That Thing with Feathers: Hope and Literature in a Time of Upheaval

In his forthcoming debut novel, Let the Wild Grasses Grow, Kase Johnstun reimagines the lives of his grandparents Della Chavez and John Cordova as they struggle through historic events—the Great Depression, the Dust Bowl, WWII—yet remain rooted in the southern Colorado landscape of their childhood. In today’s That Thing With Feathers, Johnstun chronicles a red rock Utah landscape and a personal milestone in our current historic moment.

Three Runs in the Desert

by Kase Johnstun


Day One, Run One

January 26, 2021


I park my truck at the edge of the Cottonwood Trailhead, just off I-15, after my four-hour drive from Ogden, Utah, to Washington, Utah, an easy drive through the droughted, snow-covered mountains and valleys in the center of the state. We have had so little snow this year, and the new, lacey veil of white that covers the landscape gives me a slight bit of hope that we may get even more before winter ends.


We need it.

Framed by my windshield, a man hikes out of the red rock mounds of earth and across the white desert field toward me. He is done for the day. His truck sits alone in the parking lot next to mine, and I am dying to swap my driving shoes for my running shoes (ala Fred Rogers, like all runners), shake off the heavy feeling in my legs from hours of sitting, and run across that same snow-covered field into the navel of Cottonwood Canyon.


I am here this week to run, to bike, and to write, a COVID-19 solitary getaway to repair me, to hopefully give me the refresh I need to hunker down for another few months (optimistically speaking) and wait for my world—of teaching in the classroom, meeting friends to run and drink beer, and, most importantly, sitting next to my mom and dad and hugging them freely without fear that my trip to the grocery store will kill them—to return.


I run out into our southern desert of crimson red rock that hovers in contrast between white earth below and the silver and bright blue above. For a moment, when my heart begins to pump hard and when my lungs gasp for air, I live fully again without the worry of pandemic. A mile and a half later, I lose the trail in the recent snow.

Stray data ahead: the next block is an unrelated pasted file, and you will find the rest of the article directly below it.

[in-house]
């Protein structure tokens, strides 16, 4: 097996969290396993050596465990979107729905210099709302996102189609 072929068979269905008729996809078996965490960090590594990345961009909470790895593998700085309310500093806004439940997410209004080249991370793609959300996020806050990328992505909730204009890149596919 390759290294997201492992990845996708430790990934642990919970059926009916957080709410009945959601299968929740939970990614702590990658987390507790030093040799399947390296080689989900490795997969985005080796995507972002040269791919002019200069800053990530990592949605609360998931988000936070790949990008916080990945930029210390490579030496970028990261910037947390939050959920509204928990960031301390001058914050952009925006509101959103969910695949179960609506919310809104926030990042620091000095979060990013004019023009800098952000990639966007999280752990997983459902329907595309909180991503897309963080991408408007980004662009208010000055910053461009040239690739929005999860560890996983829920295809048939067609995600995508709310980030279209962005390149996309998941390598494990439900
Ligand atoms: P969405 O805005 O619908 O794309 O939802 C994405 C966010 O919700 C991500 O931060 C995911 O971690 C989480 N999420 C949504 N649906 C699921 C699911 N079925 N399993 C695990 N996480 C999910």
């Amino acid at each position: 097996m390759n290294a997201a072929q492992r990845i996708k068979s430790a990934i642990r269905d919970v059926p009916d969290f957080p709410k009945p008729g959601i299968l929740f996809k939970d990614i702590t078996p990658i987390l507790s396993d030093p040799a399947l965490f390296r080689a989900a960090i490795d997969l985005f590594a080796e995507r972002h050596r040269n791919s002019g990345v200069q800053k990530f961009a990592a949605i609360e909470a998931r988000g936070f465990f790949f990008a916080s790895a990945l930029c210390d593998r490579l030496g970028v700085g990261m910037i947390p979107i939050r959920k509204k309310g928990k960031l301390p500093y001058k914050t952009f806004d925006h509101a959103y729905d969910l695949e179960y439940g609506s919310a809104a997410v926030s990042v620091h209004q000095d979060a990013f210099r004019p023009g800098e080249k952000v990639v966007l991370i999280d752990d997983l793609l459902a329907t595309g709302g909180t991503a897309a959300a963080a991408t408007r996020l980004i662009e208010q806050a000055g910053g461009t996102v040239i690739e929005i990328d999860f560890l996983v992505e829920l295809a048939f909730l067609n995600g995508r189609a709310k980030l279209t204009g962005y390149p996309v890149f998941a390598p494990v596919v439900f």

But I do not care.


I stand in a dry creek bed between two ragged, red, and striated hills. My breath has come back to me. My heart has slowed. Clouds cover the sun. I am cold and hot at the same time, sweat chilling on my warm skin beneath my jacket and on my bare legs in the shade. I am completely alone in Utah’s wilderness, but this time, unlike the forced solitude of the global pandemic my family and I have embraced and grown horribly weary of, especially in the winter months of 2020 and 2021, I welcome it.


This is living.


I come here to be alone—and to be away from being alone.


Day Two, Run Two

January 27, 2021


I wake this morning knowing one thing: today, at 12:10 and 12:20, under the domed ceiling of the Dee Event Center in Ogden, Utah, a few hundred miles from where I wake in Washington, my parents will get a shot in the arm, the COVID-19 vaccine. This is the day my family has been waiting for, but I will not feel the relief of any of it until I know it is officially done.


After a morning of writing, lesson prep, and teaching online, I park my truck at the Grapevine Trailhead in search of the Church Rocks Loop a few miles off the road. It is cold again, with light flurries of snow sticking to my jacket.


But I do not care.


It is just past 11 a.m., and I hope to run the 5.2-mile loop in less than an hour so I will be back in the rented condo to monitor my phone when my parents join the vaccine crowd in the basketball arena, but I need the run to manage my anxiety, to tamp down the worry I have that something will happen and they will be turned away. This possibility, in this year, seems highly plausible in my mind.